Talent spotting for Trap as he laps up limelight
Home comforts just what doctor ordered
GIOVANNI TRAPATTONI is, of course, paid a lot of money to spot and nurture young talent.
But perhaps now we can easier understand why the Republic of Ireland manager isn't overly enthused to leave his armchair in Italy for a wet and windy stadium in north-west Europe.
At the age of 71, he seems content to let the talent come to him. And the FAI might find it extremely difficult to convince him there is another, better way to go about his business.
Trapattoni was the latest manager to appear on the notorious Italian television show 'Chiambretti Night' this week.
'The Late Late Show' it is not. Rather than being greeted on to the stage by a lacklustre tune, guests on 'Chiambretti Night' are regularly invited to enjoy an impromptu lap-dance.
Il Trap, wearing his customary sharp suit, was greeted by four young ladies dressed in nurses' uniforms that probably wouldn't conform to HSE dress code standards.
Seated in a white armchair, centre-stage and with his legs folded, Trapattoni lapped it up.
When Inter Milan boss Jose Mourinho appeared on the show in similar circumstances last year, he spent much of the performance looking anywhere but at the young woman dancing in front of him.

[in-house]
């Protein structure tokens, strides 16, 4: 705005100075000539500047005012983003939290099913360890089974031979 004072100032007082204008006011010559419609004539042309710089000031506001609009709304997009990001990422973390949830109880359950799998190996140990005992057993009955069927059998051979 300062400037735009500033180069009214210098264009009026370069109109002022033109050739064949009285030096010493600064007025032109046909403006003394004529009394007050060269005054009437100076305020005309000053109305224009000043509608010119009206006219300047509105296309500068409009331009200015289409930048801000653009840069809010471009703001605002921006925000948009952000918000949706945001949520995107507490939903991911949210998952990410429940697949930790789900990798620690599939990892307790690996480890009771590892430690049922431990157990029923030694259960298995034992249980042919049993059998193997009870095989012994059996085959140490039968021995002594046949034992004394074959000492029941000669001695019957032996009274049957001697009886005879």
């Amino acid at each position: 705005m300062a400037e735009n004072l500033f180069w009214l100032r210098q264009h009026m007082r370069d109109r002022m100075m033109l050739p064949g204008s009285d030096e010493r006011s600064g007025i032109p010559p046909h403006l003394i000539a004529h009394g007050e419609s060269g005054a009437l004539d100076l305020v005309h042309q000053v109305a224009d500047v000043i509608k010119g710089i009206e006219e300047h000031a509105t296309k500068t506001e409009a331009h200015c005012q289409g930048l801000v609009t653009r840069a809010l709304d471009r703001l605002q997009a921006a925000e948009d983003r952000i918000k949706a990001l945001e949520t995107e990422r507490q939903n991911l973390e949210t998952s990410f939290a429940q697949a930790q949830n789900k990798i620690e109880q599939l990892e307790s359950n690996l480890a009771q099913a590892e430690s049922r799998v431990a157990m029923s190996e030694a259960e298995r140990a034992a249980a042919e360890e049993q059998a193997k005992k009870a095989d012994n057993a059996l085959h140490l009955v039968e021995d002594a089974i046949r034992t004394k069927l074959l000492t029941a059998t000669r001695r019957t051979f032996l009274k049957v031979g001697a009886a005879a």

Trapattoni, however, adopted a similar view to that of England manager Fabio Capello recently, and took it all in.
It would be interesting to discover how Ryan Tubridy would segue into questioning Trapattoni from that point, but host Piero Chiambretti broke no sweat moving on to the football.
And Trapattoni, who was asked to take over at Italian club Juventus at the start of the year, was soon emotionally revealing why he had to turn his former club down.
"With a heavy heart, I turned it down because it was impossible for me to be involved in a national team and club football," he said. "It would not have been a serious option."
Soon after, he was using a giant phone to speak with troubled Inter Milan striker Mario Balotelli live on the show.
As former Wales footballer Ian Rush once reportedly said of his stint in Italy: "It was like living in a foreign country."
Trapattoni, we can take it, won't be moving to Ireland any time soon.